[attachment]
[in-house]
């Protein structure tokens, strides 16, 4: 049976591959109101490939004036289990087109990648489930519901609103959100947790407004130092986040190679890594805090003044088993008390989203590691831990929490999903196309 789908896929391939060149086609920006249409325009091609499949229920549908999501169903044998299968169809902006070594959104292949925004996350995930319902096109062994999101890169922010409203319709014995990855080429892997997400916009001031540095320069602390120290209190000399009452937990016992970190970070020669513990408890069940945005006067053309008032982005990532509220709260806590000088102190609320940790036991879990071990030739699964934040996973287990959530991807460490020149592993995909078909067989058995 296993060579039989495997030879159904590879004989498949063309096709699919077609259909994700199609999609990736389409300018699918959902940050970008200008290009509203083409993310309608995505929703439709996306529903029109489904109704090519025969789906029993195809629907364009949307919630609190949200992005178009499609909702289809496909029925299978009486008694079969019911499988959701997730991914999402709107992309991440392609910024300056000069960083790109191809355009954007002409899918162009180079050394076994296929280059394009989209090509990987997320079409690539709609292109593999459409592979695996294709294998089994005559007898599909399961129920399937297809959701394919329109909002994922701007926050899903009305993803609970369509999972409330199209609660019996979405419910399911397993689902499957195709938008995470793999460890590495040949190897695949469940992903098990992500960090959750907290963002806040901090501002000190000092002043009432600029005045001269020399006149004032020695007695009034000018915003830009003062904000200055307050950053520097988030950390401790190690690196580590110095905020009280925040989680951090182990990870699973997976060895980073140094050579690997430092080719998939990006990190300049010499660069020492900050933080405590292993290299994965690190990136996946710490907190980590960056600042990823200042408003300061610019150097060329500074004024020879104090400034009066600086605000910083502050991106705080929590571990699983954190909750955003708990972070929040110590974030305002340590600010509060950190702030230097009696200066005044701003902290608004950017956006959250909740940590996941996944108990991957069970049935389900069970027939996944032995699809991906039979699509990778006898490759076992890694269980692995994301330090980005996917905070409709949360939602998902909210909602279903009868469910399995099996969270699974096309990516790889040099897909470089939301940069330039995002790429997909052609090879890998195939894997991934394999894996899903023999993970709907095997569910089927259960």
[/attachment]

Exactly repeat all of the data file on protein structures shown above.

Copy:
[in-house]
């Protein structure tokens, strides 16, 4: 049976591959109101490939004036289990087109990648489930519901609103959100947790407004130092986040190679890594805090003044088993008390989203590691831990929490999903196309 789908896929391939060149086609920006249409325009091609499949229920549908999501169903044998299968169809902006070594959104292949925004996350995930319902096109062994999101890169922010409203319709014995990855080429892997997400916009001031540095320069602390120290209190000399009452937990016992970190970070020669513990408890069940945005006067053309008032982005990532509220709260806590000088102190609320940790036991879990071990030739699964934040996973287990959530991807460490020149592993995909078909067989058995 296993060579039989495997030879159904590879004989498949063309096709699919077609259909994700199609999609990736389409300018699918959902940050970008200008290009509203083409993310309608995505929703439709996306529903029109489904109704090519025969789906029993195809629907364009949307919630609190949200992005178009499609909702289809496909029925299978009486008694079969019911499988959701997730991914999402709107992309991440392609910024300056000069960083790109191809355009954007002409899918162009180079050394076994296929280059394009989209090509990987997320079409690539709609292109593999459409592979695996294709294998089994005559007898599909399961129920399937297809959701394919329109909002994922701007926050899903009305993803609970369509999972409330199209609660019996979405419910399911397993689902499957195709938008995470793999460890590495040949190897695949469940992903098990992500960090959750907290963002806040901090501002000190000092002043009432600029005045001269020399006149004032020695007695009034000018915003830009003062904000200055307050950053520097988030950390401790190690690196580590110095905020009280925040989680951090182990990870699973997976060895980073140094050579690997430092080719998939990006990190300049010499660069020492900050933080405590292993290299994965690190990136996946710490907190980590960056600042990823200042408003300061610019150097060329500074004024020879104090400034009066600086605000910083502050991106705080929590571990699983954190909750955003708990972070929040110590974030305002340590600010509060950190702030230097009696200066005044701003902290608004950017956006959250909740940590996941996944108990991957069970049935389900069970027939996944032995699809991906039979699509990778006898490759076992890694269980692995994301330090980005996917905070409709949360939602998902909210909602279903009868469910399995099996969270699974096309990516790889040099897909470089939301940069330039995002790429997909052609090879890998195939894997991934394999894996899903023999993970709907095997569910089927259960």